Annie - The Musical

Forty years after first taking to the stage, the world's most beloved orphan shows little sign of her age in this riot of colour and movement at the Millennium Forum

Like Barbie a couple of years back, Annie has reached middle-age. This popular musical, running all this week in Derry’s Millennium Forum, had its premiere forty years ago on August 10, 1976 at the Goodspeed Opera House in East Haddam, Connecticut. Its London premiere was two years later and it clocked up almost 1500 performances in three years.

It is reckoned that Annie is produced 700 to 900 times a year in the US by amateur and professional groups, making it one of most popular 'modern' musicals ever staged. The combination of a band of likeable orphan children – as in Oliver – the stage villains, and the triumph of good over evil, ticks most of the boxes. A sort of ‘Sound of Music’ without the love interest or Nazis. And the opportunity it provides for cute and stage-friendly child actors in key roles makes it a winner for school productions.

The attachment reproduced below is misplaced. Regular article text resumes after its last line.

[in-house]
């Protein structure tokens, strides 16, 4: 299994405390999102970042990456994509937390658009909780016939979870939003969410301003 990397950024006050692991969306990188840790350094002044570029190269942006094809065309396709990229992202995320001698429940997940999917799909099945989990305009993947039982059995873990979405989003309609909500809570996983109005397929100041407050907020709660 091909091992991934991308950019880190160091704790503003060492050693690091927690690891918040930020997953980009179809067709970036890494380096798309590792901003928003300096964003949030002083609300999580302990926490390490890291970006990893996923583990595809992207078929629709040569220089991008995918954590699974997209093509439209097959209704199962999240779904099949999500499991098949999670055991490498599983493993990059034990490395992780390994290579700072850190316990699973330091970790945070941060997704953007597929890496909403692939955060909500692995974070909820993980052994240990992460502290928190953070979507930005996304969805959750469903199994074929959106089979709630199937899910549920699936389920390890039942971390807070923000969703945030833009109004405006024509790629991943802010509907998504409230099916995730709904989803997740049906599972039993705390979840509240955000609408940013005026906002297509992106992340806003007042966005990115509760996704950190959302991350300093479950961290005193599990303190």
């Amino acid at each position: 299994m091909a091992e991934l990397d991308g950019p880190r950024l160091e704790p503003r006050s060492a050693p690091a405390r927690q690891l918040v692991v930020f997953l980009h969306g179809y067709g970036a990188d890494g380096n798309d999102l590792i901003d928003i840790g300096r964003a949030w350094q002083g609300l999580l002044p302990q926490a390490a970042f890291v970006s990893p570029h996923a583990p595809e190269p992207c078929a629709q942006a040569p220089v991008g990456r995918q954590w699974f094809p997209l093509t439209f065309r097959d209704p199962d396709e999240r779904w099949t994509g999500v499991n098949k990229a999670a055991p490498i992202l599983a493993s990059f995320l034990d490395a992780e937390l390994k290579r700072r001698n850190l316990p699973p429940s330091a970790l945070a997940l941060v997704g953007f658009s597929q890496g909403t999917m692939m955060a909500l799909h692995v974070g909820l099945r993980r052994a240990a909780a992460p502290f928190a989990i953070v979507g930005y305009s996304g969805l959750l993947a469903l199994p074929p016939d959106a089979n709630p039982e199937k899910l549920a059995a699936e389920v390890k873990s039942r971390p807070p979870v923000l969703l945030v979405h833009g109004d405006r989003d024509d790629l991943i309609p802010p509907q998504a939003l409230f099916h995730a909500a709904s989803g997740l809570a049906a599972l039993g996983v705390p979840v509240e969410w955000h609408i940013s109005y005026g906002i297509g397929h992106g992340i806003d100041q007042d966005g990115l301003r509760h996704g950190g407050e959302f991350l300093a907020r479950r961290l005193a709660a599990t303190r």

So the central question is: Does Annie show her age in this production? Has it lost any of its charm, its street-wise quirkiness, or its appeal as the story of a lost orphan who finds her own ‘Daddy’ in the end? And as for millionaire Oliver Warbucks, in the wake of our more recent global banking crash, can we still take seriously the character’s generosity and capacity for love?

For the story is set in the early 1930s on America’s East Coast against the backdrop of the Great Depression. Franklin D. Roosevelt has just come to power. There is widespread poverty, unemployment and fear for the future. And yes, Roosevelt features in the plot, alongside J. Edgar Hoover and a bevy of FBI agents.

We get a momentary flash of the Jazz Age too, in the New York City scene in the first act, which opens with a few bars borrowed from Gershwin’s 'Rhapsody in Blue'.